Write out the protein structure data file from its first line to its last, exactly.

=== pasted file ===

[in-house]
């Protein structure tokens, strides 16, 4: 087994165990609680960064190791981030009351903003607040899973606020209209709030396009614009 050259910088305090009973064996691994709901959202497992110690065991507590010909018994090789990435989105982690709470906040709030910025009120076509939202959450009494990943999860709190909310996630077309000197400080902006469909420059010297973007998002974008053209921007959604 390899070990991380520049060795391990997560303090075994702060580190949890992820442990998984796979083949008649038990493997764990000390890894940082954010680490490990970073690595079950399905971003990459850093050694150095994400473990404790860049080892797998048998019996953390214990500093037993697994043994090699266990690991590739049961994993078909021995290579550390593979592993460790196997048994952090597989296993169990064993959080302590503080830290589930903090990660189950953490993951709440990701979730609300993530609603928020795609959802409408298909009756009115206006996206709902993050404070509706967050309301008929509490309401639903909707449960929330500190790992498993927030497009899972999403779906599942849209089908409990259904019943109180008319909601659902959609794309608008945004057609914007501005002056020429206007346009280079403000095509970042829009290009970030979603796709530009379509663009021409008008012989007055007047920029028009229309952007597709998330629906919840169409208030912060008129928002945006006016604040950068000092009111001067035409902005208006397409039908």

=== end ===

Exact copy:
[in-house]
């Protein structure tokens, strides 16, 4: 087994165990609680960064190791981030009351903003607040899973606020209209709030396009614009 050259910088305090009973064996691994709901959202497992110690065991507590010909018994090789990435989105982690709470906040709030910025009120076509939202959450009494990943999860709190909310996630077309000197400080902006469909420059010297973007998002974008053209921007959604 390899070990991380520049060795391990997560303090075994702060580190949890992820442990998984796979083949008649038990493997764990000390890894940082954010680490490990970073690595079950399905971003990459850093050694150095994400473990404790860049080892797998048998019996953390214990500093037993697994043994090699266990690991590739049961994993078909021995290579550390593979592993460790196997048994952090597989296993169990064993959080302590503080830290589930903090990660189950953490993951709440990701979730609300993530609603928020795609959802409408298909009756009115206006996206709902993050404070509706967050309301008929509490309401639903909707449960929330500190790992498993927030497009899972999403779906599942849209089908409990259904019943109180008319909601659902959609794309608008945004057609914007501005002056020429206007346009280079403000095509970042829009290009970030979603796709530009379509663009021409008008012989007055007047920029028009229309952007597709998330629906919840169409208030912060008129928002945006006016604040950068000092009111001067035409902005208006397409039908």